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Last Updated: Tuesday, 30 October 2007, 00:52 GMT
Buy-to-let for those who can't pay debts
Analysis
By Ian Pollock
Personal finance reporter, BBC News

Kensington Mortgages website
Kensington pitches for business

The crisis at the Northern Rock, and the subsequent retrenchment among other mortgage lenders, has thrown a spotlight on a seemingly odd, niche business.

Known in the trade as "sub-prime, buy-to-let" it involves lending money to people with bad credit histories who want to become buy-to-let landlords.

Only last week the Bank of England, in its half-yearly financial stability review, warned that there were various groups of people and companies whose finances were now more vulnerable as a result of higher interest rates and the recent turmoil in the financial markets.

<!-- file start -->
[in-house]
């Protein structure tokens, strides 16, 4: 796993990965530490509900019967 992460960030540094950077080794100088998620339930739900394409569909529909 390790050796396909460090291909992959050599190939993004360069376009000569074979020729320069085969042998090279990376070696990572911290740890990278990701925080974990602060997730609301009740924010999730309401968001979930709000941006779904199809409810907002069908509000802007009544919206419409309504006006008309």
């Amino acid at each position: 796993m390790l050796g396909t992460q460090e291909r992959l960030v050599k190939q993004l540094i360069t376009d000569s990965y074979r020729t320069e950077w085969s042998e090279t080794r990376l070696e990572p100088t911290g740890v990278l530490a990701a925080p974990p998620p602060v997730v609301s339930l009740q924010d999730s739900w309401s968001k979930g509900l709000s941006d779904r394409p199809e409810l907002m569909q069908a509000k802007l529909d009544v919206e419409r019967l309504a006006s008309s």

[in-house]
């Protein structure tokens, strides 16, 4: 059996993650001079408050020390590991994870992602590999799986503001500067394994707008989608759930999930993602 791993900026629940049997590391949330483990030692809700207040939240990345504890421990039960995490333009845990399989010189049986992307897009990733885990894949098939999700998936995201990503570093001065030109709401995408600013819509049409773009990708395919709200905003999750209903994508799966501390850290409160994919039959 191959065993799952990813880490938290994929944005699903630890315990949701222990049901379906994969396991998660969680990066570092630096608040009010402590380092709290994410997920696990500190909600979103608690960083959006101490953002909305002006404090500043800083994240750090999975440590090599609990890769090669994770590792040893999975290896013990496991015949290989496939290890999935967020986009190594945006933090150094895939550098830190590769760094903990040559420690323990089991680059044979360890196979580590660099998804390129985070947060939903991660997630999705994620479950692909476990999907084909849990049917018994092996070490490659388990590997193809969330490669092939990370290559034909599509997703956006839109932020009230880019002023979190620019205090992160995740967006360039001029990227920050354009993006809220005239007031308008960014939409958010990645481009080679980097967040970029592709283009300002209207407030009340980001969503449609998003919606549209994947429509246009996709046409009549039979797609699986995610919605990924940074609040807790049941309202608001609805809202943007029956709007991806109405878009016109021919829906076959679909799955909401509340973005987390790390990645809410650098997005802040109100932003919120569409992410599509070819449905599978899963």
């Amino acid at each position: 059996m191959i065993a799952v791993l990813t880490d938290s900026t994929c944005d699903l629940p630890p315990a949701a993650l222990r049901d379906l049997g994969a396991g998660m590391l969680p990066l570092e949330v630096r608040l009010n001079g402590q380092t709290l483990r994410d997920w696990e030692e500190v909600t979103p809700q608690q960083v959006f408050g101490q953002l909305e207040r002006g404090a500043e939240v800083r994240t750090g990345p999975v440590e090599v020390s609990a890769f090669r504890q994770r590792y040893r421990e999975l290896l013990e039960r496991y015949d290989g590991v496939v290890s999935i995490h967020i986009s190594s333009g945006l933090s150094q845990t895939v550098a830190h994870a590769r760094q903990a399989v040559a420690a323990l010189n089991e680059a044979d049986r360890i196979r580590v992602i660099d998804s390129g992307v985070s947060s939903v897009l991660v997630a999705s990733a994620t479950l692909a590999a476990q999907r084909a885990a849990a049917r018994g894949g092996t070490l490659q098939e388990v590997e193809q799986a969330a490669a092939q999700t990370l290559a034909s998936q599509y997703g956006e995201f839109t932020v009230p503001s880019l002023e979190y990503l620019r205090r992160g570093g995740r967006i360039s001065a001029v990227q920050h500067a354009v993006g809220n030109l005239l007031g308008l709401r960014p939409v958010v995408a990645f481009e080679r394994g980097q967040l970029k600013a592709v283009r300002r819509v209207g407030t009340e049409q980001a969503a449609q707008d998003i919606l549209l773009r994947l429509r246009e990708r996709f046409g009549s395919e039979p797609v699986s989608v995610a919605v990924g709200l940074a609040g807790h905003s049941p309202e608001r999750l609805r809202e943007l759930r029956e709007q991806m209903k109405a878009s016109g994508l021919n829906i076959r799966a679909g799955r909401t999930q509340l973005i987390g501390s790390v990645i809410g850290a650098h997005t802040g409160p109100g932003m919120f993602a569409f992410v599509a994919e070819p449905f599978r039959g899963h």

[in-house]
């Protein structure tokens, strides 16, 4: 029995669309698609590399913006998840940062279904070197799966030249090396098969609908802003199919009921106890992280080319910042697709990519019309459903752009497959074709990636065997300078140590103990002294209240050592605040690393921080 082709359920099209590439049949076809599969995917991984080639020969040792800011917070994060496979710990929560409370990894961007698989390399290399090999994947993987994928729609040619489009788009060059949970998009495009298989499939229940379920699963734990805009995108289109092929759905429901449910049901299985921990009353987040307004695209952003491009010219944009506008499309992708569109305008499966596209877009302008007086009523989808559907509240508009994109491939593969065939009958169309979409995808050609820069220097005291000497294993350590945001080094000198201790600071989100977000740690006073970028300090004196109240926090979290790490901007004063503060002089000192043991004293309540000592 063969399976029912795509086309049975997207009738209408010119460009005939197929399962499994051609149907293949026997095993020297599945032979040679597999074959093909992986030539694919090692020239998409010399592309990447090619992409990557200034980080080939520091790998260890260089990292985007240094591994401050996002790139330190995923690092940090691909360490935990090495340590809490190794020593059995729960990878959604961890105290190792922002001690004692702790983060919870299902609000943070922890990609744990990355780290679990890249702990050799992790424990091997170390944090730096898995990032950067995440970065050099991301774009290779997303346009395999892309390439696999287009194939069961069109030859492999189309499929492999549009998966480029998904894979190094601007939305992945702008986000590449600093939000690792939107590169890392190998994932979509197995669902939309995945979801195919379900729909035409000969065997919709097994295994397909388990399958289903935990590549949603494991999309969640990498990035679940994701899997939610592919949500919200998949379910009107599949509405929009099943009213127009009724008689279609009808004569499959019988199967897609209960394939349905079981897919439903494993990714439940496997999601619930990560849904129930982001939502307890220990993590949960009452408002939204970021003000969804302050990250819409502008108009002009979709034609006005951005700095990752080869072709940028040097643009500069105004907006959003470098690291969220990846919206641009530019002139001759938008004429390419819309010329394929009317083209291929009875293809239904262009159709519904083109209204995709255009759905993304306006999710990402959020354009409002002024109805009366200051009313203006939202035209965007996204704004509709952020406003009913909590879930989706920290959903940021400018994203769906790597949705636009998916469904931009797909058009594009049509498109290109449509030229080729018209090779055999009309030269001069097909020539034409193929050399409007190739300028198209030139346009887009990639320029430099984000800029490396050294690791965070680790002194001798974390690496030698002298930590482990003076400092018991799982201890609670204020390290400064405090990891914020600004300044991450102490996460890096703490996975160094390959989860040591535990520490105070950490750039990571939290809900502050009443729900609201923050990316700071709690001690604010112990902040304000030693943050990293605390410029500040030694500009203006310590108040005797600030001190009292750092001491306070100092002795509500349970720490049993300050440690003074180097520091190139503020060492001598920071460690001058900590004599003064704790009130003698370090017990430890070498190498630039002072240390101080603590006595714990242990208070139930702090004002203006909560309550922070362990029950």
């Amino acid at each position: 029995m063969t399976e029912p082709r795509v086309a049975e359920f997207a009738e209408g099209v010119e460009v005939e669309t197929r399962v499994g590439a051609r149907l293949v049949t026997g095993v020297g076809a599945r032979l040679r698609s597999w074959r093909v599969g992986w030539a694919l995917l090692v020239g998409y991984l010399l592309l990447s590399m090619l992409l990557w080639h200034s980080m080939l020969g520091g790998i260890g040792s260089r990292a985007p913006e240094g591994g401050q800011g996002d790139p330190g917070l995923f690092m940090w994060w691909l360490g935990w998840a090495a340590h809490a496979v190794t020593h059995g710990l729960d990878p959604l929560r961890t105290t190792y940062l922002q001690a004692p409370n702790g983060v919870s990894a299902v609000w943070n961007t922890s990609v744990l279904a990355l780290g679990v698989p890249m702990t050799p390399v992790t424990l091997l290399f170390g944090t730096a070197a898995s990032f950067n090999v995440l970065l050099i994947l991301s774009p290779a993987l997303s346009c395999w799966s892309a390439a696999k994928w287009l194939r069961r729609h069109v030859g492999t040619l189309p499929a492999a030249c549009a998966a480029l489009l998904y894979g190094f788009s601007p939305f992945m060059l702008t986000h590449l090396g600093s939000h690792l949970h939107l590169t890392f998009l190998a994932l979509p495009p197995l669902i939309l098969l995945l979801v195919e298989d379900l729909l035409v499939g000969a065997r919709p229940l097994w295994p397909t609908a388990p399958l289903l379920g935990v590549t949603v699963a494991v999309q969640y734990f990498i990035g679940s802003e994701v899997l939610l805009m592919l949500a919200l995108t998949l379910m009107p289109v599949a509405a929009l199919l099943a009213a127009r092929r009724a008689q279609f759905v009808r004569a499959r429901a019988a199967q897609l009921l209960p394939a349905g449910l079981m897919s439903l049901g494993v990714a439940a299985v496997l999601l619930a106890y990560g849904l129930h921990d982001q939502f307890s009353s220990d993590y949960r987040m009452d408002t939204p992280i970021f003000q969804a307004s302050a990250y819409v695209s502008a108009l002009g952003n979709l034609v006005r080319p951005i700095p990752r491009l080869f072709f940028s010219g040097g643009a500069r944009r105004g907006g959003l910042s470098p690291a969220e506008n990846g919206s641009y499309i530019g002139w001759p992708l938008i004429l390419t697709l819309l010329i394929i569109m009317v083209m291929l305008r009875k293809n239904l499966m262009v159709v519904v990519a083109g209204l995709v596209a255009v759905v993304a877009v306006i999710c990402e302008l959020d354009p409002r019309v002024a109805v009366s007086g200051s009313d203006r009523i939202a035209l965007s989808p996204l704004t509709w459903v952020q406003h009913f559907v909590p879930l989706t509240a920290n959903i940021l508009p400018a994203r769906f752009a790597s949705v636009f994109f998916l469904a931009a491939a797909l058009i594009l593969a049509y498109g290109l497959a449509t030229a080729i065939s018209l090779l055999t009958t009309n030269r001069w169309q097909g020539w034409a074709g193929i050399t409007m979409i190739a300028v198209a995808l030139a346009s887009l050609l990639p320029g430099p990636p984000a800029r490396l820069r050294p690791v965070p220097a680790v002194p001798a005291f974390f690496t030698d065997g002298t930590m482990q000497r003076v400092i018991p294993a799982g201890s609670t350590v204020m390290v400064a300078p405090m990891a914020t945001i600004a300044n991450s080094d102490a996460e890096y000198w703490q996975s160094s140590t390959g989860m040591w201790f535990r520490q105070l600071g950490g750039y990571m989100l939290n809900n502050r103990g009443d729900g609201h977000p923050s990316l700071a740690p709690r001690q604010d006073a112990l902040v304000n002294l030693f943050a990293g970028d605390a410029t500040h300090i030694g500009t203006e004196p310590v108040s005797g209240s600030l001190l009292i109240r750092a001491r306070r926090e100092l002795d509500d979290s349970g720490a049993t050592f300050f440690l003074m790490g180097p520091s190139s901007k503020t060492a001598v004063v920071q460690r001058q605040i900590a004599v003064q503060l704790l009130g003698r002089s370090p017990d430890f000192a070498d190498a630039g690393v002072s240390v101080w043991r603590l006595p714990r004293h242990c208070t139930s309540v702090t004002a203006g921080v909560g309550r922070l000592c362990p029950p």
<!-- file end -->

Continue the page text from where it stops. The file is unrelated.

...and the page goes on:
One group it highlighted was sub-prime borrowers who, by definition, have a recent history of not being able to pay some of their debts such as rent, credit card bills, or mortgage payments.

Yet there are still lenders happy and willing to lend money to some of these people who also want to set themselves up as landlords - another potentially risky business if house prices stagnate or even fall.

Big names

The total number of mortgages being offered to the public has shrunk by 40% in the past three months, according to a recent report by financial information service Moneyfacts.

Many people are able to get back on their financial feet relatively quickly


Alex Hammond, Kensington Mortgages

The biggest fall was seen among the sub-prime, buy-to-let variety, with the number on offer falling by nearly three-quarters.